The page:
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‘The Bear’ Grows Up

In the show’s second season, Carmy, Richie, and Sydney set out to build a fine dining destination while doing considerable work on themselves, too

Jeremy Allen White as Carmine “Carmy” Berzatto in “The Bear,” sits in a walk-in refrigerator in front of milk crates. Chuck Hodes/FX

*Minor spoilers for The Bear Season 2 below

The Bear, a breakneck series about a chef who comes home to Chicago to take over his late brother’s Italian beef spot, was arguably television’s biggest surprise hit of 2022. Earning praise from critics and restaurant industry lifers alike, the show offered a fresh portrayal of the business, one that was both loving and unflinching. Now it’s back for Season 2, which finds Carmen “Carmy” Berzatto (Jeremy Allen White) and the gang preparing to take on the only thing more challenging than turning around your family’s failing restaurant: transforming that failing restaurant into a bona fide fine dining destination.

When we left Carmy at the end of Season 1, things were looking up. For those who don’t remember, here’s a quick recap: Carmy is a prodigy-level fine dining chef who is back in Chicago after working in some of the world’s most renowned kitchens. He’s returned to his hometown to run the Original Beef of Chicagoland, a lunch spot formerly owned by Mikey (Jon Bernthal), Carmy’s brother, who died by suicide. After Carmy revamps the menu, the Original Beef takes off. But as with a real-life restaurant, the Original Beef needs an infusion of money to stay open, and survives only thanks to a stash of tomato cans stuffed with cash left behind by Mikey.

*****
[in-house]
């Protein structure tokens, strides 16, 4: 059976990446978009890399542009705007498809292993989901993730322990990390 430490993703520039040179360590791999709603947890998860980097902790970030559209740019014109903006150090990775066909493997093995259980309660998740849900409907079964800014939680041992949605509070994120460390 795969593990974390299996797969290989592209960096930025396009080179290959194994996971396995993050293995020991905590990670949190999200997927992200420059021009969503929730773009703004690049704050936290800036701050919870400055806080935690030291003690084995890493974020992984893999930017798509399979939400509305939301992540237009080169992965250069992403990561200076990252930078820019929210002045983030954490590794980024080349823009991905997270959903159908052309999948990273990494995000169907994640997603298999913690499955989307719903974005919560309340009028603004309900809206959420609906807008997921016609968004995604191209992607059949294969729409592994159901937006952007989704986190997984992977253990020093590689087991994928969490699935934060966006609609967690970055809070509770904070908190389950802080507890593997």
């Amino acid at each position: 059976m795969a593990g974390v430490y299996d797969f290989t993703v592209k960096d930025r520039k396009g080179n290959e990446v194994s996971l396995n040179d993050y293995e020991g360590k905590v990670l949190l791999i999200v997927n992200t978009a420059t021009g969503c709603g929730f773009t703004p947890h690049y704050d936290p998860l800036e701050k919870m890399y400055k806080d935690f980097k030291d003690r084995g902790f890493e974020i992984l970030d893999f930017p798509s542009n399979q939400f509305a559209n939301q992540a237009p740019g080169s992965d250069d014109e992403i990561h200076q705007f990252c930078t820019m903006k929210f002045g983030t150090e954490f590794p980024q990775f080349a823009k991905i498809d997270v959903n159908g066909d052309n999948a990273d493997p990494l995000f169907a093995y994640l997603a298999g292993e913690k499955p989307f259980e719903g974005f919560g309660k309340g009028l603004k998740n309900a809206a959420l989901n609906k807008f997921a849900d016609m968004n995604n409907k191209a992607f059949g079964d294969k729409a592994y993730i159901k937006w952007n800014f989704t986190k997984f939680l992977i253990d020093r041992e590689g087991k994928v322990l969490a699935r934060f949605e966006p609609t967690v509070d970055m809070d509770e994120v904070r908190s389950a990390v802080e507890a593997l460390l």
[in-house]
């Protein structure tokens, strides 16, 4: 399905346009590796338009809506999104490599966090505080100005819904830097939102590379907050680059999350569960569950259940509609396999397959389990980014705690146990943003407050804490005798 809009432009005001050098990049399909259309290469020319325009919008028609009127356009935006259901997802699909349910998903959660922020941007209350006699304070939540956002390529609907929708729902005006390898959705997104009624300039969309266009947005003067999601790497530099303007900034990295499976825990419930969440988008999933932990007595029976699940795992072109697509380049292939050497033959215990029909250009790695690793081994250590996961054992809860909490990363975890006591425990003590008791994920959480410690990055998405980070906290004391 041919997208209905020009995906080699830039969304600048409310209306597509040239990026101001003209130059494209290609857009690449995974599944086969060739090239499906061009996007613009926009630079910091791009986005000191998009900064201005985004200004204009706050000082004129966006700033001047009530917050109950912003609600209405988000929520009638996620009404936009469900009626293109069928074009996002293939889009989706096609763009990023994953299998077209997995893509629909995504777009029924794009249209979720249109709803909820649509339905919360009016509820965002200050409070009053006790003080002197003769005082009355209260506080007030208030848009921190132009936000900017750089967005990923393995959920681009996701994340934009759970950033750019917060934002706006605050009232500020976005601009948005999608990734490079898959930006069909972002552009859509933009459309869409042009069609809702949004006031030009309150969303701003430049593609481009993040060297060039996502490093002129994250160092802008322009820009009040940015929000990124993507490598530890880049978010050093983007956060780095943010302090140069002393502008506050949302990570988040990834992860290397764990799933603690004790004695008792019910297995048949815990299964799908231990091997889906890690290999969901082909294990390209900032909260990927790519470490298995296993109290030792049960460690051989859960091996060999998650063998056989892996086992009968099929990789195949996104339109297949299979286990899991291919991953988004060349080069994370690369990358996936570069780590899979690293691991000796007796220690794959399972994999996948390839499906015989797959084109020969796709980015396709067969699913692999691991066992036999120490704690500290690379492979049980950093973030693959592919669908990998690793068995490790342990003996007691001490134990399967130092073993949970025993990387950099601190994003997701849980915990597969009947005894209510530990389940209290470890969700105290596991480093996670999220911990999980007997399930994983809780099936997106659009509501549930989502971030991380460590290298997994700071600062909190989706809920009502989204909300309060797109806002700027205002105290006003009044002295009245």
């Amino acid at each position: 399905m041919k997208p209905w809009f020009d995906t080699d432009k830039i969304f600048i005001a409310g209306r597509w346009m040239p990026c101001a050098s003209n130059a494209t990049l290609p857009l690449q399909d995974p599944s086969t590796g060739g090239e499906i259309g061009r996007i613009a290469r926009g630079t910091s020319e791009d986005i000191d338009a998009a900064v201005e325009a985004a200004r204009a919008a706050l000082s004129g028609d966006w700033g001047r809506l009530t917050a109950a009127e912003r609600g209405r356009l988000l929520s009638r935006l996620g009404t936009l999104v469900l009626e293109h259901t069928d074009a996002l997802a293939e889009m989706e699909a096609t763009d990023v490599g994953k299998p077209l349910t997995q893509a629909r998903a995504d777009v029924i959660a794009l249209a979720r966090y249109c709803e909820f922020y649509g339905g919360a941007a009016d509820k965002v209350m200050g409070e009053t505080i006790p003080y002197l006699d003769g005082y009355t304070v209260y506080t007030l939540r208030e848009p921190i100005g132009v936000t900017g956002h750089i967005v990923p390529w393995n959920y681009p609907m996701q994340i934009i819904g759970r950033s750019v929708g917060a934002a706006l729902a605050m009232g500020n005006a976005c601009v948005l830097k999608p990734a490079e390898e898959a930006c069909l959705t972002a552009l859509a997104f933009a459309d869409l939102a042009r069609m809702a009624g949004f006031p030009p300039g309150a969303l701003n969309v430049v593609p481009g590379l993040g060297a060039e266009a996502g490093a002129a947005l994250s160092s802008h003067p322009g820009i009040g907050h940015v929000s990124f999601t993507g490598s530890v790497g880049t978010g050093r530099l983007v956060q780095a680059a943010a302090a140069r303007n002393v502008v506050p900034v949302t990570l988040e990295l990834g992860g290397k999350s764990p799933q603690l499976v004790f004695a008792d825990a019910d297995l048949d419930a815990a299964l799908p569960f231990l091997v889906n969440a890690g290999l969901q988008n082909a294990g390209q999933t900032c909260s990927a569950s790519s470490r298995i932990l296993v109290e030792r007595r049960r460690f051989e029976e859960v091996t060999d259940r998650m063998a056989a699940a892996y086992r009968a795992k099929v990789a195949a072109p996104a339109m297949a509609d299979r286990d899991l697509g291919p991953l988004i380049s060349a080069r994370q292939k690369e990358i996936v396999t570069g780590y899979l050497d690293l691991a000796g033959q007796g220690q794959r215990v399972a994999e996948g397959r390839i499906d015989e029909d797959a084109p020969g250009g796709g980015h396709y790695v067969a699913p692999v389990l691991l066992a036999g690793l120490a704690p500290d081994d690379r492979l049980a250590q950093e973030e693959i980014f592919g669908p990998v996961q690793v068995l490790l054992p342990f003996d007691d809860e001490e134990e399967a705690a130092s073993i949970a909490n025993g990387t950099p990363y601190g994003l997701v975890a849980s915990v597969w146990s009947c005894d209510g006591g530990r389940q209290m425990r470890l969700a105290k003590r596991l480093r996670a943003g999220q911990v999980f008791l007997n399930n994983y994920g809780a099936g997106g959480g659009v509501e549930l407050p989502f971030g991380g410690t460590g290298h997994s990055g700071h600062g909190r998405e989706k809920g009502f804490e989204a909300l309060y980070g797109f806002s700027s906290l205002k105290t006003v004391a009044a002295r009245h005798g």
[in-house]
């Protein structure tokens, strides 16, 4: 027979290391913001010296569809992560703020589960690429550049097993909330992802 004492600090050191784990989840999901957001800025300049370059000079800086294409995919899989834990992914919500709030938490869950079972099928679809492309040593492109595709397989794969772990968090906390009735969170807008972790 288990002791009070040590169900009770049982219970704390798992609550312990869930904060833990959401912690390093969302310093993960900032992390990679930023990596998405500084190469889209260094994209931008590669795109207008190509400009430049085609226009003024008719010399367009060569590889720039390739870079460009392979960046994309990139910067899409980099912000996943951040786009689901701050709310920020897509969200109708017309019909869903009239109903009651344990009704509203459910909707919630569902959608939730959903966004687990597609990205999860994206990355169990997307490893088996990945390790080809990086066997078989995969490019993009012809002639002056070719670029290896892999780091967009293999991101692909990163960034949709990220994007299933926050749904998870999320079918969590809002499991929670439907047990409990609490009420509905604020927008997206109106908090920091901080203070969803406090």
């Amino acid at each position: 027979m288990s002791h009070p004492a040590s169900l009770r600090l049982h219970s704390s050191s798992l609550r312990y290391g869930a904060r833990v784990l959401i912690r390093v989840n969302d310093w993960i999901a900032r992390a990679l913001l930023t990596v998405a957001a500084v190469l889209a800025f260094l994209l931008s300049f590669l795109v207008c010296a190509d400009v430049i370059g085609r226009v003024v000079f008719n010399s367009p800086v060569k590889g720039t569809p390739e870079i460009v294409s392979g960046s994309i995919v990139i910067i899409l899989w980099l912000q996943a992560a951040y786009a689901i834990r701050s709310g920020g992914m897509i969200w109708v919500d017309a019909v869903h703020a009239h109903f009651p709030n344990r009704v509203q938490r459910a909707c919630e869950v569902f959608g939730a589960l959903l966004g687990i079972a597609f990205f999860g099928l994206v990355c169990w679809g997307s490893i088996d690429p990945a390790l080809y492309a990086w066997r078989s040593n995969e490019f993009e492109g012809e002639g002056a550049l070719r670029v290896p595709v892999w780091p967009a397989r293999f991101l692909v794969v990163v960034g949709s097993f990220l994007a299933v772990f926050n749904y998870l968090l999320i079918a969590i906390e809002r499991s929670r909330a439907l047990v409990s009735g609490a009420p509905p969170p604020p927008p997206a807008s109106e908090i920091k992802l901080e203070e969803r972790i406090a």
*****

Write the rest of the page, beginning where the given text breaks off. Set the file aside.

Thanks to that tomato can fortune, in Season 2 Carmy can move past the Italian beef sandwiches and build the restaurant of his dreams. Via the painstaking process of opening his restaurant, called the Bear, Carmy has the chance to finally live up to his potential as a chef, and maybe move past the trauma he experienced during his time in fine dining.

The new season depicts a period of great transition for the restaurant, and everyone who works in it. Sous chef Sydney (Ayo Edebiri) is reading self-help books and trying to come into her own as a leader in the kitchen, while endlessly dreaming up dishes for the menu. Prickly line cooks Tina (Liza Colón-Zayas) and Ebraheim (Edwin Lee Gibson) head off to culinary school to refine their skills, and pastry chef Marcus (Lionel Boyce) takes a trip to Copenhagen to stage at one of the temples of modernist cuisine alongside (ridiculously hot) chef Luca (Will Poulter).

The building formerly known as the Original Beef is also getting a major overhaul, with a look that better suits the forward-thinking restaurant Carmy and Sydney want to build. In just the first few minutes of Episode 1, Carmy has already racked up more than $100,000 in planned improvements and renovations, and he’s just getting started. His sister, Sugar (Abby Elliott), who is overseeing the project, quickly makes it clear that they need more cash. Carmy and Sydney head to visit Cicero (Oliver Platt), Carmy’s arguably shady uncle who gave Mikey the tomato-can money. After only a little prodding, he agrees to bankroll the project, with one major caveat: If they can’t pay him back in 18 months, he’ll own the Original Beef building and sell it to recoup his losses.